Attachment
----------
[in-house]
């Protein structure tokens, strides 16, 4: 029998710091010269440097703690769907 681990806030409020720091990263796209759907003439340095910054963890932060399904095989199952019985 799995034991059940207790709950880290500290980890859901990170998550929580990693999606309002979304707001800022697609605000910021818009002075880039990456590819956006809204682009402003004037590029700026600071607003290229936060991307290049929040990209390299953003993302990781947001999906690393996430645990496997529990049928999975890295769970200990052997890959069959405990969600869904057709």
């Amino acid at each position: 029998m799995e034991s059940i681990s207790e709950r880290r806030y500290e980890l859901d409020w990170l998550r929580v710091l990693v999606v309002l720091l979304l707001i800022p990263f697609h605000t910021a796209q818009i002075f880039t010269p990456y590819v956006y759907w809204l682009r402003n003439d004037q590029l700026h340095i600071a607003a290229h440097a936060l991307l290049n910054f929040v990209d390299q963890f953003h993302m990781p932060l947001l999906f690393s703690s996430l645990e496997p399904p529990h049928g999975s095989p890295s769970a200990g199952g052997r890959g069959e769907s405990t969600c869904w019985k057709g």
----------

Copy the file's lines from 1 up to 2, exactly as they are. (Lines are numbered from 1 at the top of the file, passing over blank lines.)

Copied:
[in-house]
């Protein structure tokens, strides 16, 4: 029998710091010269440097703690769907 681990806030409020720091990263796209759907003439340095910054963890932060399904095989199952019985 799995034991059940207790709950880290500290980890859901990170998550929580990693999606309002979304707001800022697609605000910021818009002075880039990456590819956006809204682009402003004037590029700026600071607003290229936060991307290049929040990209390299953003993302990781947001999906690393996430645990496997529990049928999975890295769970200990052997890959069959405990969600869904057709």